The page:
US Secretary of State Hillary Clinton says the US is seeking the “strongest” possible UN Security Council (UNSC) sanctions on Iran over its nuclear work.
In an interview with al-Arabiyya television aired on Wednesday, Clinton said that the US was focusing all its efforts on getting more sanctions against Iran.
“We want to try to get the strongest sanctions we can out of the United Nations Security Council … mostly to influence their (the Iranians’) decision-making,” the former first lady told.
She said that collecting international support for more punitive measures against Iran would be a better approach than military action.
The US believes “the better approach is to join at the international community, to work together toward sanctions, to exert maximum pressure on the Iranians, and to try every way we can to change their thinking,” she said.
Washington has been leading efforts to push Iran into accepting a proposed deal that demands Tehran to send most of its low-enriched uranium abroad for further processing for the Tehran research reactor — which runs on 20 percent-enriched uranium and produces medical isotopes for cancer patients.
Iran has called for “concrete” guarantees that the fuel would eventually reach the country’s soil but the demand has been shrugged off by the West, particularly the US, which has reiterated the deal would remain intact.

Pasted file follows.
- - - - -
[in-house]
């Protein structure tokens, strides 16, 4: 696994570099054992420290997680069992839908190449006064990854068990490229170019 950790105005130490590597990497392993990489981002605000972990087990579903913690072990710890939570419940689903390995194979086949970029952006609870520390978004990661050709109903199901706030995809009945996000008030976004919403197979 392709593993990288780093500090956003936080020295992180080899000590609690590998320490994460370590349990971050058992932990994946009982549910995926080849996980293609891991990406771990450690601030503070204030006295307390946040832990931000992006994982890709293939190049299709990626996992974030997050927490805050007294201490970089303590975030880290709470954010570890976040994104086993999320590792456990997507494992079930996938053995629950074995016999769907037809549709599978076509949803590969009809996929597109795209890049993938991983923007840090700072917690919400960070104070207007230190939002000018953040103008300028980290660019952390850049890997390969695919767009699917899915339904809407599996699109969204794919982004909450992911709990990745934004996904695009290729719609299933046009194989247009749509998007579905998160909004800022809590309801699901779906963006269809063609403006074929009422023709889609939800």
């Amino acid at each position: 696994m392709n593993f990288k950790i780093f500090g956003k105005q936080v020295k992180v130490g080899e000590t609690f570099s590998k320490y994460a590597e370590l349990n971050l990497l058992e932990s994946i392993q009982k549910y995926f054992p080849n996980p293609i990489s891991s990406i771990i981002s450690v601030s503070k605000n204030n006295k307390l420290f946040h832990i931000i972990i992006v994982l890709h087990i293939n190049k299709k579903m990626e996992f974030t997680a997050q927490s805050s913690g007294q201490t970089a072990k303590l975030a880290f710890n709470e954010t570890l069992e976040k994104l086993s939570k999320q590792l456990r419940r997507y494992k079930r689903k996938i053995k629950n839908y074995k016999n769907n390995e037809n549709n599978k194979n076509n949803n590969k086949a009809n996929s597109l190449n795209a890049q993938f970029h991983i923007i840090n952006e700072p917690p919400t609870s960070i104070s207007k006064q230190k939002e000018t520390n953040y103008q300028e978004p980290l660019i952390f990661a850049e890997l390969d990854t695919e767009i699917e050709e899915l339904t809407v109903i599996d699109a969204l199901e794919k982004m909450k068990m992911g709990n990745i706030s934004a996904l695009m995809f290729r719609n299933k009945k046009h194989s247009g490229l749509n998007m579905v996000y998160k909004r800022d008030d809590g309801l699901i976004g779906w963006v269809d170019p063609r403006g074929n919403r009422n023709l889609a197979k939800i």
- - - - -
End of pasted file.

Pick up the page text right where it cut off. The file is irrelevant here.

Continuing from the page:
After potential suppliers failed to provide the required fuel, Iran announced on February 9 that it had started enriching uranium to the level of less than 20 percent to meet the country’s demand.
Two days after that, President Mahmoud Ahmadinejad said that Iran had successfully produced the first stock of the 20 percent-enriched uranium, a declaration which was met with cynicism in the West.
The US threatened that it would seek fresh sanctions against Iran at the UNSC.
US-led calls for more sanctions against Iran have mainly received a chilly welcome by China, a veto-wielding member of the UNSC, which insists that diplomacy could still work regarding the Iranian nuclear work.